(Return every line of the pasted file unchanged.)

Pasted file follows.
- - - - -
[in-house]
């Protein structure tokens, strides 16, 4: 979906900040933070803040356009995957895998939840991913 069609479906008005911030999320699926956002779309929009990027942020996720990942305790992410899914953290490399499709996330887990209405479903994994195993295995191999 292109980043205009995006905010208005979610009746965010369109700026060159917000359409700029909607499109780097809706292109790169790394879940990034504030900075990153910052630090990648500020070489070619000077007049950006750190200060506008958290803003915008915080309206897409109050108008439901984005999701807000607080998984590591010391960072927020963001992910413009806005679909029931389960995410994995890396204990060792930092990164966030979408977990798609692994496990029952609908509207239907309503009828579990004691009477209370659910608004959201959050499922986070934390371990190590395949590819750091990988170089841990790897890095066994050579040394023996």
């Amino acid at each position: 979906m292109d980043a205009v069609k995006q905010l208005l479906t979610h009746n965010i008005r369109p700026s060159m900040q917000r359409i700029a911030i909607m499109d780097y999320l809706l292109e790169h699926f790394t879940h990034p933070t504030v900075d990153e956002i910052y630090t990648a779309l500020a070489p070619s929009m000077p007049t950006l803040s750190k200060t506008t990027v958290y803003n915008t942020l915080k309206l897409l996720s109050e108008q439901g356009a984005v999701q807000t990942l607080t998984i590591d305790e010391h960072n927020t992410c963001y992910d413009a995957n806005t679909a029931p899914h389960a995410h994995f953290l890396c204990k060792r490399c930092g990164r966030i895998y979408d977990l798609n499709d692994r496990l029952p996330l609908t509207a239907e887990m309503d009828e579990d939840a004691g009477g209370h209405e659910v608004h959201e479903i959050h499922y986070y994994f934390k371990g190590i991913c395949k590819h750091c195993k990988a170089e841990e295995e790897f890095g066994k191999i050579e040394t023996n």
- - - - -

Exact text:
[in-house]
């Protein structure tokens, strides 16, 4: 979906900040933070803040356009995957895998939840991913 069609479906008005911030999320699926956002779309929009990027942020996720990942305790992410899914953290490399499709996330887990209405479903994994195993295995191999 292109980043205009995006905010208005979610009746965010369109700026060159917000359409700029909607499109780097809706292109790169790394879940990034504030900075990153910052630090990648500020070489070619000077007049950006750190200060506008958290803003915008915080309206897409109050108008439901984005999701807000607080998984590591010391960072927020963001992910413009806005679909029931389960995410994995890396204990060792930092990164966030979408977990798609692994496990029952609908509207239907309503009828579990004691009477209370659910608004959201959050499922986070934390371990190590395949590819750091990988170089841990790897890095066994050579040394023996």
């Amino acid at each position: 979906m292109d980043a205009v069609k995006q905010l208005l479906t979610h009746n965010i008005r369109p700026s060159m900040q917000r359409i700029a911030i909607m499109d780097y999320l809706l292109e790169h699926f790394t879940h990034p933070t504030v900075d990153e956002i910052y630090t990648a779309l500020a070489p070619s929009m000077p007049t950006l803040s750190k200060t506008t990027v958290y803003n915008t942020l915080k309206l897409l996720s109050e108008q439901g356009a984005v999701q807000t990942l607080t998984i590591d305790e010391h960072n927020t992410c963001y992910d413009a995957n806005t679909a029931p899914h389960a995410h994995f953290l890396c204990k060792r490399c930092g990164r966030i895998y979408d977990l798609n499709d692994r496990l029952p996330l609908t509207a239907e887990m309503d009828e579990d939840a004691g009477g209370h209405e659910v608004h959201e479903i959050h499922y986070y994994f934390k371990g190590i991913c395949k590819h750091c195993k990988a170089e841990e295995e790897f890095g066994k191999i050579e040394t023996n």